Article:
These media stakeouts of Meng Wanzhou's home are getting a little tiresome

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      We all understand why many people hate the rich.

      And I can't think of a single Canadian who's impressed by China's decision to use its legal system as a battering ram against Canada.

      This has taken the form of arresting a Canadian businessman and a diplomat on leave, and sentencing a Canadian drug dealer to death, likely in retailiation for Canada upholding an extradition treaty with America.

      Perhaps Canadian authorities had good reasons last month for arresting Huawei chief financial officer Meng Wanzhou when she stopped in Vancouver on a connecting flight bound for other countries.

      But the constant media stakeouts of her expensive home in Dunbar are getting a little tiresome.

      Today, it was the editors at Bloomberg and the Vancouver Sun who felt a need to run more of these surveillance stories.

      The Bloomberg bureau chief in Vancouver, Natalie Obiko Pearson, tweeted that Meng's bail monitor "sped his SUV over to jam our car, then accused us of damaging his vehicle to obstruct us from reporting on her life".

      "But his court-appointed duty is to ensure she doesn't flee—not to shield her from the public eye," Obiko Pearson stated.

      That prompted the following reply by former Statistics Canada employee Victor Wong, who often zeroes in on what he perceives as the media's shortcomings.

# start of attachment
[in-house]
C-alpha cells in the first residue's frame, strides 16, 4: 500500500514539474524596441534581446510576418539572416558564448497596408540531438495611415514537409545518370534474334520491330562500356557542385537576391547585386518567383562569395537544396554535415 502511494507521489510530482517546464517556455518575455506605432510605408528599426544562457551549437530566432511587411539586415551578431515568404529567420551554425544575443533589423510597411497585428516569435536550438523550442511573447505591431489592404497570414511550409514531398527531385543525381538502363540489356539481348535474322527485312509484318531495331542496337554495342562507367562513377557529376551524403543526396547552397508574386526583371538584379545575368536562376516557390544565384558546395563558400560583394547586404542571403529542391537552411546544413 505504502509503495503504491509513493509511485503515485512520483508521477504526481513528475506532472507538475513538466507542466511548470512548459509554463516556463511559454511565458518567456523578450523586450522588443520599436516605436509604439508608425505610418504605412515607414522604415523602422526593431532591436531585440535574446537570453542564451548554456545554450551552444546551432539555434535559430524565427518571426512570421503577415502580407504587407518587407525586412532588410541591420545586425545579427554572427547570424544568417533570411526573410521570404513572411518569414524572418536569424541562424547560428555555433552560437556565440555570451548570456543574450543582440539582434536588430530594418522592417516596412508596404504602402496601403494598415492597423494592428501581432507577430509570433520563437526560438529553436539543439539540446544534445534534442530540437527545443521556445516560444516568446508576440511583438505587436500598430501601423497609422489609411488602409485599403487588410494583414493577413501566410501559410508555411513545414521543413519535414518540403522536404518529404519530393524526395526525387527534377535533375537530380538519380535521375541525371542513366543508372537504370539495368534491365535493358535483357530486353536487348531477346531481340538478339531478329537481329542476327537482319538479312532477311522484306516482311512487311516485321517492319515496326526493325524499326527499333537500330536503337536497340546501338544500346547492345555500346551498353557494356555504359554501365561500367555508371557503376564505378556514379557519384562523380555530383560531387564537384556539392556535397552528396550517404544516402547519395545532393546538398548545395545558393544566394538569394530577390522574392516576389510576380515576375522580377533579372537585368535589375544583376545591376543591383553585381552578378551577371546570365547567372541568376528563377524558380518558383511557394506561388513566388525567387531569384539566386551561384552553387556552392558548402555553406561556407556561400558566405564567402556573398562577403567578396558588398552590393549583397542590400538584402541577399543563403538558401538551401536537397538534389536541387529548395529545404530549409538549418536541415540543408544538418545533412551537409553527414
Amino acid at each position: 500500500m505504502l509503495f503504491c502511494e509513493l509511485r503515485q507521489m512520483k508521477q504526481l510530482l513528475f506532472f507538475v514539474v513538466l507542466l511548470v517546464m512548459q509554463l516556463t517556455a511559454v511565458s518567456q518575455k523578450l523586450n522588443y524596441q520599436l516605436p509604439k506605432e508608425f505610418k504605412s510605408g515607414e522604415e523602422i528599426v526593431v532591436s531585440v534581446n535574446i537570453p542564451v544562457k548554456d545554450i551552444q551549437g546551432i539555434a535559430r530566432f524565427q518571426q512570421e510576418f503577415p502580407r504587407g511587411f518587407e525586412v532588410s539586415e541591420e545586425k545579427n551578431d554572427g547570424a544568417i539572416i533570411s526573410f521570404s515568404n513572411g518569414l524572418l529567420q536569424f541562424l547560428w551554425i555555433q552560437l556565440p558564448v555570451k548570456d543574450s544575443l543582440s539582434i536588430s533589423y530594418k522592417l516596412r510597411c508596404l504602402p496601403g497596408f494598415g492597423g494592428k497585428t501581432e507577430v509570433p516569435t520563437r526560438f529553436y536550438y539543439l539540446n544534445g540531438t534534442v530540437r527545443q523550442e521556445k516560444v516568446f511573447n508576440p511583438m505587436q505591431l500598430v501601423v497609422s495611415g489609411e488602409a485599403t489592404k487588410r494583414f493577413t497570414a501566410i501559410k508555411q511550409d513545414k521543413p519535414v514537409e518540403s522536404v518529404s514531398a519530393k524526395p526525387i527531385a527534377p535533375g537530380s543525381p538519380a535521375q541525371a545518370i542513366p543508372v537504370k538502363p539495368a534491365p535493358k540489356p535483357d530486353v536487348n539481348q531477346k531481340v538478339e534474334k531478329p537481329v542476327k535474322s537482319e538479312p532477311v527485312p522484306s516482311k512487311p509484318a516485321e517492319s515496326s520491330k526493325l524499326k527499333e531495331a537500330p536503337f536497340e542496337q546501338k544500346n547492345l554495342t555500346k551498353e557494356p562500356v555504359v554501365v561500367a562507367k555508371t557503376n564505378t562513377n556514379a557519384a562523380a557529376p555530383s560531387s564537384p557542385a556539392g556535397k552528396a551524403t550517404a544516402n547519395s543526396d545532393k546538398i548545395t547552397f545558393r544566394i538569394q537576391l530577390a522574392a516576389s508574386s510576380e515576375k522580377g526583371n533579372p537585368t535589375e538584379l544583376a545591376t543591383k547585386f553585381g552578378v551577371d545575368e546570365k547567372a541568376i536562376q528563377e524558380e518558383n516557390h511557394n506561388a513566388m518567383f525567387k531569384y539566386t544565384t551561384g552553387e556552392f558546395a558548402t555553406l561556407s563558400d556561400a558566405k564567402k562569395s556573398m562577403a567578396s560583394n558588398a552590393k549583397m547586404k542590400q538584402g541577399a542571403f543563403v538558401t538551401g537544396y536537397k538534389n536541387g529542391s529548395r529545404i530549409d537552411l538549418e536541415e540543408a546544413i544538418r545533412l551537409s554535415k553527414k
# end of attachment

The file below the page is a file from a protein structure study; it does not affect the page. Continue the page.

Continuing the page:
In this instance, I have to say that I agree with Wong.

      Meng hadn't even been charged by U.S. prosecutors when she was taken into custody in Canada.

      She was merely arrested on a provisional warrant on suspicion of misleading banking authorities about the ownership of Skycom Tech Co. Ltd. 

      In the past, she was a director of this company, which is suspected of violating a U.S. embargo against Iran.

      Meng has denied the allegations by the U.S. government, which were advanced by a Canadian prosecutor in court.

      Canadian authorities were only given a summary of facts by the Americans and not a charge sheet.

      Meanwhile, Donald Trump's top trade adviser, Peter Navarro, has denied knowing ahead of time that Meng was going to be arrested.

      Trump, however, told Reuters that he "would certainly intervene" if that was good for U.S. trade.

      Naturally, the U.S. Justice Department distanced itself from Trump's remark. And while there may eventually be good reason to throw the book at her, nothing has been proven at this point.

      The media almost never subject other accused people to this kind of coverage if they're granted bail.

      And if camera operators and reporters engage in this behaviour for this length of time, it usually occurs after a person has been charged with criminal offences.

      In this instance, a case can be made for giving this woman a bit of privacy.

      I fully expect a bunch of hollering from people who complain that the Canadians being held in China are being treated far worse.

      I don't disagree with that.

      But does that mean we should become braying jackals?

      There are many other means to get back at China.

      This can include highlighting the legitimate democratic aspirations of the people of Taiwan.

      Boycotting products from China and travel to China are two other ways.

      Demonstrations outside the Chinese consulate on Granville Street and supporting candidates who oppose China's participation in the World Trade Organization can also send a message.

      Donating to Amnesty International could help.

      But stalking a business executive who hasn't even been formally charged isn't going to do a thing to assist the jailed Canadians in China.

      It's time to get real.